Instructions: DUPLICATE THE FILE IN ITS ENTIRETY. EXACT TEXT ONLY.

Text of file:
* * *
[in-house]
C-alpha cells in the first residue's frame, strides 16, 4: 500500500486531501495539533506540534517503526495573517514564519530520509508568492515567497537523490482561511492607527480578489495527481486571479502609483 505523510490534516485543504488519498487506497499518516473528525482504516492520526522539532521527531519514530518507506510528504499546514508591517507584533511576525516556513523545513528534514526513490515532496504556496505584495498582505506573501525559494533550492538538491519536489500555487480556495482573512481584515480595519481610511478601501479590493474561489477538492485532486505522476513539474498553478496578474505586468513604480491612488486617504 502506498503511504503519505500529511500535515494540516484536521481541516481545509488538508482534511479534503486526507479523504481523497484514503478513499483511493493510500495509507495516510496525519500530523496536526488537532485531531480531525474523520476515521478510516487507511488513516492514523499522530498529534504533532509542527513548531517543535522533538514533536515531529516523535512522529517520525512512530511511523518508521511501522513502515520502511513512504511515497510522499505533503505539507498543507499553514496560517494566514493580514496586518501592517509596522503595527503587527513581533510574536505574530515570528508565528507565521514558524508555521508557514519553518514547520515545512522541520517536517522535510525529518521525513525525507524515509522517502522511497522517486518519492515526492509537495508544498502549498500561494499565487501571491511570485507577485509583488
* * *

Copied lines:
[in-house]
C-alpha cells in the first residue's frame, strides 16, 4: 500500500486531501495539533506540534517503526495573517514564519530520509508568492515567497537523490482561511492607527480578489495527481486571479502609483 505523510490534516485543504488519498487506497499518516473528525482504516492520526522539532521527531519514530518507506510528504499546514508591517507584533511576525516556513523545513528534514526513490515532496504556496505584495498582505506573501525559494533550492538538491519536489500555487480556495482573512481584515480595519481610511478601501479590493474561489477538492485532486505522476513539474498553478496578474505586468513604480491612488486617504 502506498503511504503519505500529511500535515494540516484536521481541516481545509488538508482534511479534503486526507479523504481523497484514503478513499483511493493510500495509507495516510496525519500530523496536526488537532485531531480531525474523520476515521478510516487507511488513516492514523499522530498529534504533532509542527513548531517543535522533538514533536515531529516523535512522529517520525512512530511511523518508521511501522513502515520502511513512504511515497510522499505533503505539507498543507499553514496560517494566514493580514496586518501592517509596522503595527503587527513581533510574536505574530515570528508565528507565521514558524508555521508557514519553518514547520515545512522541520517536517522535510525529518521525513525525507524515509522517502522511497522517486518519492515526492509537495508544498502549498500561494499565487501571491511570485507577485509583488